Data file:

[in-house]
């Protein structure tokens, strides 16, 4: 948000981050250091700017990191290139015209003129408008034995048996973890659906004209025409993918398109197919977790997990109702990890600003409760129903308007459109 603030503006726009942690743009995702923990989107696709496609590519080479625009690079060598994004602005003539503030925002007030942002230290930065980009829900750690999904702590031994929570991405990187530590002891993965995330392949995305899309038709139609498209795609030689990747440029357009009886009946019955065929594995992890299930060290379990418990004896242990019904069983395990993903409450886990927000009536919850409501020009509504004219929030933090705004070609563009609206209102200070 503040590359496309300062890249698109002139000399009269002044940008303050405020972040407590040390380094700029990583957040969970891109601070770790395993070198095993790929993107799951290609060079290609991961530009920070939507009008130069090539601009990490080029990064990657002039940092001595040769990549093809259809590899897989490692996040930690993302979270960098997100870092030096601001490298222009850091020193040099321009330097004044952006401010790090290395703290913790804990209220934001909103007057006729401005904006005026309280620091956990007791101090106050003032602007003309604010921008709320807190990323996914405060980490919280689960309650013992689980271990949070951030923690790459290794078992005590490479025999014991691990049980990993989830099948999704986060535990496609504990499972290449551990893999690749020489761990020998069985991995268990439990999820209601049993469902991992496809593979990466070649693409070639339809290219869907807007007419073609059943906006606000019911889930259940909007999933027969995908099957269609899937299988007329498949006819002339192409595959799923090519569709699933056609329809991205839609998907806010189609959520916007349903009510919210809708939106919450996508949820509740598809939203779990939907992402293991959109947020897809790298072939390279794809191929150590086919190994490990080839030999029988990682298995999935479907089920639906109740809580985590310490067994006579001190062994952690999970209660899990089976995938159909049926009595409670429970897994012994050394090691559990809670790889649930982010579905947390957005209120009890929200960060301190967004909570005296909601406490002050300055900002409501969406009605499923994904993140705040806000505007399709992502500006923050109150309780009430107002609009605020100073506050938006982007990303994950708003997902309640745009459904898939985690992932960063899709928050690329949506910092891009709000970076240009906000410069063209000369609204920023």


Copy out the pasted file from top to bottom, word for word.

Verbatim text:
[in-house]
């Protein structure tokens, strides 16, 4: 948000981050250091700017990191290139015209003129408008034995048996973890659906004209025409993918398109197919977790997990109702990890600003409760129903308007459109 603030503006726009942690743009995702923990989107696709496609590519080479625009690079060598994004602005003539503030925002007030942002230290930065980009829900750690999904702590031994929570991405990187530590002891993965995330392949995305899309038709139609498209795609030689990747440029357009009886009946019955065929594995992890299930060290379990418990004896242990019904069983395990993903409450886990927000009536919850409501020009509504004219929030933090705004070609563009609206209102200070 503040590359496309300062890249698109002139000399009269002044940008303050405020972040407590040390380094700029990583957040969970891109601070770790395993070198095993790929993107799951290609060079290609991961530009920070939507009008130069090539601009990490080029990064990657002039940092001595040769990549093809259809590899897989490692996040930690993302979270960098997100870092030096601001490298222009850091020193040099321009330097004044952006401010790090290395703290913790804990209220934001909103007057006729401005904006005026309280620091956990007791101090106050003032602007003309604010921008709320807190990323996914405060980490919280689960309650013992689980271990949070951030923690790459290794078992005590490479025999014991691990049980990993989830099948999704986060535990496609504990499972290449551990893999690749020489761990020998069985991995268990439990999820209601049993469902991992496809593979990466070649693409070639339809290219869907807007007419073609059943906006606000019911889930259940909007999933027969995908099957269609899937299988007329498949006819002339192409595959799923090519569709699933056609329809991205839609998907806010189609959520916007349903009510919210809708939106919450996508949820509740598809939203779990939907992402293991959109947020897809790298072939390279794809191929150590086919190994490990080839030999029988990682298995999935479907089920639906109740809580985590310490067994006579001190062994952690999970209660899990089976995938159909049926009595409670429970897994012994050394090691559990809670790889649930982010579905947390957005209120009890929200960060301190967004909570005296909601406490002050300055900002409501969406009605499923994904993140705040806000505007399709992502500006923050109150309780009430107002609009605020100073506050938006982007990303994950708003997902309640745009459904898939985690992932960063899709928050690329949506910092891009709000970076240009906000410069063209000369609204920023």